In SC, public officials cross ethical lines with little consequences

Corruption is common,  but why does it happen? 

Since 2018, more than 1,100 public servants in South Carolina have clearly crossed ethical lines, the Post and Courier found. 

The latest installment of our ongoing "Uncovered" series about unreported corruption investigates those ethical breaches and looks at why public officials often face little or no consequences when they're caught doing the wrong thing. 

From a teacher who pawned a student's saxophone to a Department of Transportation foreman accepting kickbacks, projects reporter Tony Bartelme explains the "gray zone" created by the lack of consequences when public officials cross...

Charleston could change zoning to account for flooding, sea rise

Last week, The Post and Courier was named a finalist in the local reporting category of the Pulitzer Prizes for Rising Waters, our ongoing series about flooding, sea level rise and the accelerating effects of climate change in the Lowcountry. 

The weekend after that announcement, Charleston got a lot of rain. 

It was a familiar scene: People wading through knee-deep floodwaters in city streets, cars submerged and stalled and roads closed.

It was more evidence of why flooding continues to be a pressing issue for Charleston — and why the city is considering doing some...

Search for USC's next president begins after plagiarism scandal

South Carolina's largest university is again on the search for a new leader.

After then-University of South Carolina President Bob Caslen lifted lines of a speech without attributing them, the retired three-star general resigned, marking the end of his two-year tenure.

Caslen admitted to lifting lines for his commencement comments without giving credit. He was also criticized for mistakenly referring to new graduates as alumni of the "University of California."

Caslen's hiring — not just his departure — was controversial.

Now, with a new presidential search ahead for the university, some critics are callin...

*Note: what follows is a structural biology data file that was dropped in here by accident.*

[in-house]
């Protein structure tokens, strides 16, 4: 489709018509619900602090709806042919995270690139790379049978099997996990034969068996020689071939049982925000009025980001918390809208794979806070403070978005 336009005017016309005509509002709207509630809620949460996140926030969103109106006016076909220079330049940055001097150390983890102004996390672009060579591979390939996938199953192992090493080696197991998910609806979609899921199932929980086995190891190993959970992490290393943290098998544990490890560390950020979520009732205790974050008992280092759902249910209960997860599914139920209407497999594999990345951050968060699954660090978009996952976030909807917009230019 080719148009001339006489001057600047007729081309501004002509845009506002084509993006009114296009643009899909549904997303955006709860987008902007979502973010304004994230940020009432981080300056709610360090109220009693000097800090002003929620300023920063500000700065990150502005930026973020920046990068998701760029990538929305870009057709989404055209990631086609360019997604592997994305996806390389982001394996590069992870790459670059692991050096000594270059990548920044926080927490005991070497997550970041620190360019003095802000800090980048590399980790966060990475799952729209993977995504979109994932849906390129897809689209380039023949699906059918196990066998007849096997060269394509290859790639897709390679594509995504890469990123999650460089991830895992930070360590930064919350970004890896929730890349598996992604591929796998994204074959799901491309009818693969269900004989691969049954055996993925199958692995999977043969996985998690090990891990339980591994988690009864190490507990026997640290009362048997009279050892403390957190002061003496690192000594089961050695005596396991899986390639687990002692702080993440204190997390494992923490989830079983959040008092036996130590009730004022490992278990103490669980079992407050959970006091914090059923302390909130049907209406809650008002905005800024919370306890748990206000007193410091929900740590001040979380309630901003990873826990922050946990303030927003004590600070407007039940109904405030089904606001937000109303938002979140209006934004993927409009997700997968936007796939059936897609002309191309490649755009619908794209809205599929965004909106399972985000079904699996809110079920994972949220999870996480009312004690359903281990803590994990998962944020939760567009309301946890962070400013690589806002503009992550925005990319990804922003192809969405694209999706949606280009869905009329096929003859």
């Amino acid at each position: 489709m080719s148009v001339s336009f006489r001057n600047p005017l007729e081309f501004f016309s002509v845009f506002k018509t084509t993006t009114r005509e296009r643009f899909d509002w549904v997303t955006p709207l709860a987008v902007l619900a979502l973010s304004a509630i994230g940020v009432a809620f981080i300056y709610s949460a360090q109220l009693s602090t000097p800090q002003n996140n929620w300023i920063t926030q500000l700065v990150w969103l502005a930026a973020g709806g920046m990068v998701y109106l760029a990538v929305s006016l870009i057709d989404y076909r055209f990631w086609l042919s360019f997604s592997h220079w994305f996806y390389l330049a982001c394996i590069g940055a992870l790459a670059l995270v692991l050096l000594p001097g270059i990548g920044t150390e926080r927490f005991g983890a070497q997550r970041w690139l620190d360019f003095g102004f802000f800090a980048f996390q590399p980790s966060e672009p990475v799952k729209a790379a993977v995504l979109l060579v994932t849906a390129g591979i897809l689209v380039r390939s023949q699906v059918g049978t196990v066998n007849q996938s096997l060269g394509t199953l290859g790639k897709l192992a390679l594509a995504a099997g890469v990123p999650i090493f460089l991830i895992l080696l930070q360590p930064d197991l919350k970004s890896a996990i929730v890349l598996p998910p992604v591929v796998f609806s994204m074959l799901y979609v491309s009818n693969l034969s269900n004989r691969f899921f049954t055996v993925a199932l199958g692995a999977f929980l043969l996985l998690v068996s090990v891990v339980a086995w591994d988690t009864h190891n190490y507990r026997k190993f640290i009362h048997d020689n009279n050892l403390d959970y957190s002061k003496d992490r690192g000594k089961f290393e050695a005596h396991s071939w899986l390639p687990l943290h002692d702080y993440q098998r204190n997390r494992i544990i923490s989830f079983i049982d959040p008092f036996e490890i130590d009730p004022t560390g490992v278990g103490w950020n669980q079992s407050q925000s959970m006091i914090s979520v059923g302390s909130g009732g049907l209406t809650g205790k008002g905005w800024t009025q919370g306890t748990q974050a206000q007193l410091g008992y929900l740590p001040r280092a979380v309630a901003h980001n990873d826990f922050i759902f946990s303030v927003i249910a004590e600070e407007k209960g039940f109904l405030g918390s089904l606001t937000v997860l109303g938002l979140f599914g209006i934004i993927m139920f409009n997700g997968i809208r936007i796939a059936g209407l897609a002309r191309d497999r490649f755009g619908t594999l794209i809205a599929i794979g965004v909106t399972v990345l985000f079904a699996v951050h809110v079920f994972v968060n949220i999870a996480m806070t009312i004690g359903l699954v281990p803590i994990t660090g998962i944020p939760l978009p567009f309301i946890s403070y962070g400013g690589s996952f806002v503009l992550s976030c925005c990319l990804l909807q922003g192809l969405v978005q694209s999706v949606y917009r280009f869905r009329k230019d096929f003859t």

'I Am Omar': How the Post and Courier searched for Omar ibn Said's true identity

The question is one that propelled a lengthy reporting process and led a pair of journalists from South Carolina across the Atlantic Ocean to Senegal: Who was Omar ibn Said, really?

When two Post and Courier journalists started pursuing that question, they knew Omar was a Muslim scholar who, at age 37, was captured from his home in Futa Toro and forced onto a slave ship bound for Charleston. Omar had lived the rest of his life enslaved, first in South Carolina and then North Carolina.

Throughout that time, Omar wrote at least 15 surviving texts in...

From guns to abortion to hate crimes, what SC legislators did and didn't do this session

This month, South Carolina’s regular legislative session came to a close. 

This latest lawmaking period followed an election that strengthened GOP majorities in both the House and the Senate, and it showed. 

The session started with a law banning most abortions and ended with passage of bills expanding gun rights and resuming the death penalty.

The session's theme, for either side of the political aisle, is that "elections have consequences," said political reporter Jamie Lovegrove. 

This week on the podcast, he, along with assistant Columbia bureau chief Seanna Adcox and Post...

'Justice for Jamal': Videos of death in SC county jail prompt outcry for change

It’s taken months for details about Jamal Sutherland’s death to be released.

Only in the last couple of weeks has there been a better understanding of what happened on Jan. 5 at the Al Cannon Detention Center in North Charleston. 

Late last Thursday, the Charleston County Sheriff’s Office released videos of two deputies using pepper spray, stun guns and other force against Sutherland, a Black mental health patient. Those videos have raised serious questions about how people with mental illnesses are treated by police.

Activists are calling for sweeping, long-term changes. 


Mask mandates ending in SC as uptake of COVID vaccine slows

Just over 1 in 3 South Carolinians have been fully vaccinated against COVID-19. Almost 44 percent have received at least one shot. 

That’s good news, but health experts have been concerned about slowing demand for the vaccine. Earlier this year, it was difficult to get a vaccine appointment. Demand far outpaced supply. Now, that’s switched. South Carolina could be vaccinating many more people a day than it is right now. 

Citing the availability of COVID vaccines, South Carolina Gov. Henry McMaster issued an executive order this week that sought to cut down on government-mandated rules about wearin...

South Carolina's Santee Cooper saga, explained

The debate over what to do with South Carolina's embattled state-owned utility Santee Cooper has dragged on for years. 

Lawmakers knew they had to do something with it — whether that be sell the utility, reform it or turn over its management — after it lost more than $4 billion in the failed expansion of the V.C. Summer nuclear power plant, which is widely considered to be the biggest business failure in the state's history.